Can you give me your thoughts on this, please?
     
    One more question:  In Roy Schoeman’s book, “Salvation is From the Jews”, he goes through the old and new testament explaining how biblical Jews looked at pagan gods.  Unlike contemporary Catholic teaching, they fully acknowlege other gods, but identify GOD, as the God of all, the uncreated God.  That is the distinction.  The other gods, are considered fallen angels, or more specifically demons. This is, also, the position of my protestant buddies. 

    It seems to me that the Church is now saying that these “other gods” are just misinterpretations of our God.  Am I wrong?

    What is the story with Catholics praying with people that worship demons?  Or am I way off base here?

    Please set me straight.  Thanks.

  • I’m no theologian, so I won’t be much help on your last question. You should ask Jimmy Akin, he’s very good at answering questions like that.

    As for your first question, it’s important to note that the “Vatican” is not a monolith. There are hundreds of people, all of them with different agendas and interests. Nearly all of them want to work for the good of the Church, but naturally there are different opinions on the best way to accomplish that.

    It’s not that no one at the Vatican would “fess up” about Assisi. Many people, including Cardinal Ratzinger, were dubious about the meetings, and I have heard that Pope John Paul was upset when he heard about the worst excesses, including allowing pagan worship in some Catholic churches.

    John Paul may have gone too far himself in a few ways. Kissing the Koran was nearly universally seen as ill advised. But papal infallibility doesn’t extend to such displays. He would have been the first to admit he wasn’t perfect.

    The fiasco at Assisi was neither the Church’s best moment, nor it’s worst. There have been far worse scandals in the past 2,000 years. The thing to keep in mind is not the failings of human beings, but the miracle that the Church survives despite such her people. If that isn’t an argument for her protection by the Holy Spirit, I don’t know what is.

  • Thanks, Dom.

    After reading your post last night, I looked up Cdl. Ratzinger’s reaction to the Assisi situation, and can now see the connection with Dominus Iesus.  I remember when it came out. What clarity. What a relief!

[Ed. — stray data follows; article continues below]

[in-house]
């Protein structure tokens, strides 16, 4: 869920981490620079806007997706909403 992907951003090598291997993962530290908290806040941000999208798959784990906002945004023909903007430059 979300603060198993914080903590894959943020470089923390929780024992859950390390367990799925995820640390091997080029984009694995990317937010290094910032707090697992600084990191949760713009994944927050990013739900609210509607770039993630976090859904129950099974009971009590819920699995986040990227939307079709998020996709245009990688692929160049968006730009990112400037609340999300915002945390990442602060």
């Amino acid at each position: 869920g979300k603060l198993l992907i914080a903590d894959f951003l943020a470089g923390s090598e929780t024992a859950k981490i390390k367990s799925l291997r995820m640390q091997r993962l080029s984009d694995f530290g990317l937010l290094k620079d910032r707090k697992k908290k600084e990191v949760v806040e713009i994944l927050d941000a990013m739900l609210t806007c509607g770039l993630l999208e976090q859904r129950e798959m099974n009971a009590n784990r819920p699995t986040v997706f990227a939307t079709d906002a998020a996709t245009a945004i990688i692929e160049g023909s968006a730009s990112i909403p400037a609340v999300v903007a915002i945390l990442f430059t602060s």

As a father of three, homeschooling, etc., it is difficult sometimes to figure out what to tell my kids in the midst of this confusion. 

    I have to say THANK GOD for EWTN, though.  Other than blogs and sites like yours (and I’m kinda new to the whole blog thing), EWTN was the only source of Catholic instruction and news that countered the craziness I was getting from the pulpit.  I was living in the San Franciso Bay area.  Whew!

    And a lot of Catholic sites go off in the weeds, one way or the other, so you have to be careful where you go for answers to stuff like this. 

    Again, thanks for your answer and your blog. 

    Keep up the good work!  God Bless!

  • DaVinci, can you help me out here?  I, too, have always been troubled by Assisi, and so have found the comments in this thread really helpful.  Can you tell me where you found Cardinal Ratzinger’s reaction to the Assisi situation?  I would be interested in the particular item you found that connects with Dominus Iesus.  Thank you in advance.

    In the High Weeds in San Francisco

  • Yikes!  I lived there for three years.  I left one Church and got kicked out of another when I asked why a female parish manager was reading the Gospel and giving the Homily.

    I’m in San Luis Obispo now, and love it.  Keep the Faith up there!

  • Thank you, DaVinci, for sharing the results of your diligent homework.  Look forward to going through the articles.  Also appreciate having my attention re-directed to the Ratzinger Fan Club and spin-offs. 

    Regards.